Nicki Minaj Challenges 'Idol's' Inflexible Formula

As Fox's American Idol moves through its 12th season, it's hard to remember this show was once so popular it clobbered any new series scheduled against it. With ratings down almost 50 percent from its height, the brightest star is new judge Nicki Minaj — because she might understand the show better than anyone. TV critic Eric Deggans explains.

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"American Idol" needs a jolt. Its ratings are just about as low as they've ever been. This is the part in the season when the competitions will be broadcast live. That'll provide something of a jolt. And it starts tonight when 10 finalists sing their hearts out, and another ten will do so tomorrow night.

TV critic Eric Deggans says, when it comes to making the show more exciting, "Idol" already has a star who can help it regain its popularity - maybe.

ERIC DEGGANS: On "American Idol's" star-studded judging panel, there's one big name who seems bent on reinventing the show all by herself...

(SOUNDBITE OF "AMERICAN IDOL")

NICKI MINAJ: It's a yes for me.

DEGGANS: ...hip hop diva Nicki Minaj. And she can't help flirting with the cute guys whenever they audition.

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MINAJ: I see you licking your lips, playboy. What's really good?

DEGGANS: She flaunts hot pink wigs, leopard skin tights and a taste for outrageous behavior. Minaj seems more like the comic relief.

(SOUNDBITE OF "AMERICAN IDOL")

MINAJ: Is that a hole in your pants?

DEGGANS: And she can look like the odd judge out, sitting next to R&B diva Mariah Carey, country star Keith Urban and old hand Randy Jackson. She slips into a British accent for no reason and has a habit of feuding with Carey.

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MINAJ: But now when you do the Hollywood...

MARIAH CAREY: This is what I'm dealing with.

MINAJ: When you do the Hollywood...

CAREY: This is what I deal with when I come in to my job.

MINAJ: Oh, no...

DEGGANS: But just when you're wondering how this crazy train left the station, she says something sharp and perceptive. Consider this moment. A contestant made the mistake of telling Urban she wasn't sure about sticking with country music, and Minaj defended her.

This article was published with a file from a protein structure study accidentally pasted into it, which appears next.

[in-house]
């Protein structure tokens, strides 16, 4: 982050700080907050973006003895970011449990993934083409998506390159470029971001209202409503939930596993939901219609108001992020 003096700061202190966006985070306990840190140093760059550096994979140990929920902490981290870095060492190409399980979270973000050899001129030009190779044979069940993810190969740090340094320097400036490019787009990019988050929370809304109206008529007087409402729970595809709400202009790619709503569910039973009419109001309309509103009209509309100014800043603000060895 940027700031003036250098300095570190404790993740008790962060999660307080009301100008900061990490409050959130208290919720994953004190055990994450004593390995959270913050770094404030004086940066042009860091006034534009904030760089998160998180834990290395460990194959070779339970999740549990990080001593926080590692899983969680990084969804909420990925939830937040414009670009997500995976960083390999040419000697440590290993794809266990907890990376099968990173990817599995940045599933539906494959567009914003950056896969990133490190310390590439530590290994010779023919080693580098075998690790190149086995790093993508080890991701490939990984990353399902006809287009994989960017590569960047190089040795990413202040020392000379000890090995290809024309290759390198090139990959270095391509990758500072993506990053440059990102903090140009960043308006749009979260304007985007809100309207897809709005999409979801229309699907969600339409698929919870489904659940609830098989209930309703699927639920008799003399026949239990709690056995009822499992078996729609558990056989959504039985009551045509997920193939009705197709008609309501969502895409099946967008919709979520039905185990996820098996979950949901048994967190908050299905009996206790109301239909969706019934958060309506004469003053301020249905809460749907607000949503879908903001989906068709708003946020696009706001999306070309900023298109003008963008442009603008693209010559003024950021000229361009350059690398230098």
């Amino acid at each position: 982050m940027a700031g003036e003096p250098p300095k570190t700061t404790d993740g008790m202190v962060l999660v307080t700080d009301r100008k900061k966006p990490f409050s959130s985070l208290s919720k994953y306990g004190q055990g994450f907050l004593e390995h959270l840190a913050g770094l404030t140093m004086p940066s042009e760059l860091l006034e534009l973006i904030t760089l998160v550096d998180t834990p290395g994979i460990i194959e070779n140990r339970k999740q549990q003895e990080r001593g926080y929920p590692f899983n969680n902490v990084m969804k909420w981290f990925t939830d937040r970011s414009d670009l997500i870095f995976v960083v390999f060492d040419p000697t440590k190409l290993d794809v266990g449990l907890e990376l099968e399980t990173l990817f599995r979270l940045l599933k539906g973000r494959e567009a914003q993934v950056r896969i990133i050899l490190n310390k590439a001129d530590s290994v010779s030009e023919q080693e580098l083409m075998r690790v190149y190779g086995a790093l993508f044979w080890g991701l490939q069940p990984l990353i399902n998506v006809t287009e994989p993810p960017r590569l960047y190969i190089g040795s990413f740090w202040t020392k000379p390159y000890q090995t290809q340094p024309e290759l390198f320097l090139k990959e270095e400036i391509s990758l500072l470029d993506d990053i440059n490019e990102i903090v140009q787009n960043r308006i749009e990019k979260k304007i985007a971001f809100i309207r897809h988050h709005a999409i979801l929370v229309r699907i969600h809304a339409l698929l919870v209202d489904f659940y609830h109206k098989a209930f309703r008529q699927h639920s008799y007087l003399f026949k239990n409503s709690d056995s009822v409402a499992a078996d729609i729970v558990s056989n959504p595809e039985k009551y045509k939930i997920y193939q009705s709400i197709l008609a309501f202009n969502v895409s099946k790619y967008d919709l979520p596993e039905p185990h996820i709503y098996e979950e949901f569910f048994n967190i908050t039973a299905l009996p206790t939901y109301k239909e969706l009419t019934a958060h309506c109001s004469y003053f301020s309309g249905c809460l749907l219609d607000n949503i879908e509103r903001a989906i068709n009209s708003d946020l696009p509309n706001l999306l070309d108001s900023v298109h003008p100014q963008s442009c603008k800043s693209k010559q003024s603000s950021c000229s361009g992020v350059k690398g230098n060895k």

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MINAJ: 'Cause for a minute I thought it was like a country music debate. Like, I mean...

KIETH URBAN: You were like, where am I in the court of country.

MINAJ: ...why are we - why are we like picking her a part? Like, because, you know, of a country comment. I mean...

DEGGANS: As the other judges insisted this vocalist stop mixing country music and soul, Minaj fought back.

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MINAJ: What we're almost actually doing is like scaring her into lying. Like, she said what she said. She has every right to say that and feel that. You have a great voice...

DEGGANS: Forget past headlines about clashing diva egos; this was the show's biggest onscreen argument between Minaj and Carey. The hip hop diva eventually stormed off the stage, feeling disrespected. It's where she butts heads with her fellow judges most often; while the other three warn singers to stay in one lane, Minaj encourages them to go where creativity takes them.

Small wonder: Minaj has built a soaring career on an explosive mix of contrasting cultures.

(SOUNDBITE OF SONG, "SUPER BASS")

MINAJ: (Singing) Boom, badoom, boom. Boom, badoom, boom. Yeah-yeah, he got that super bass ...

DEGGANS: Like her biggest hit "Super Bass," she wins by never staying in one lane. Born in Trinidad but raised in Queens, she merges pop tunes with dance beats and in-your-face raps; listeners have no idea what's coming next.

(SOUNDBITE OF SONG, "SUPER BASS")

MINAJ: (Rapping) But I think I like him better when he dolo. And I think I like him better with the fitted cap on He ain't even got to...

DEGGANS: And that's clearly the vibe she brings to "Idol." They've crowned an unassuming, cute white guy with a guitar as its winner five times running. It's happened so often, fans this year began guessing which guy would win it all in the first audition episodes.

Turns out, there's a method to this diva's madness. And it's rooted in the way reality TV works. At age 30, she's the only "American Idol" judge who's grown up in the era of reality TV. Minaj was a teenager when "Idol" debuted in 2002, still young enough to be one of those fans who voted Kelly Clarkson to victory in the very first season.

She lives the mix of conflict, charm and unpredictability which ignite the most successful reality shows. I can't wait to watch Minaj challenge every moment of "American Idol's" inflexible formula in real time. And let's be honest. If Nicki Minaj can't shake "Idol" out of its predictable funk, who can?

Eric Deggans is TV and Media Critic for the Tampa Bay Times.

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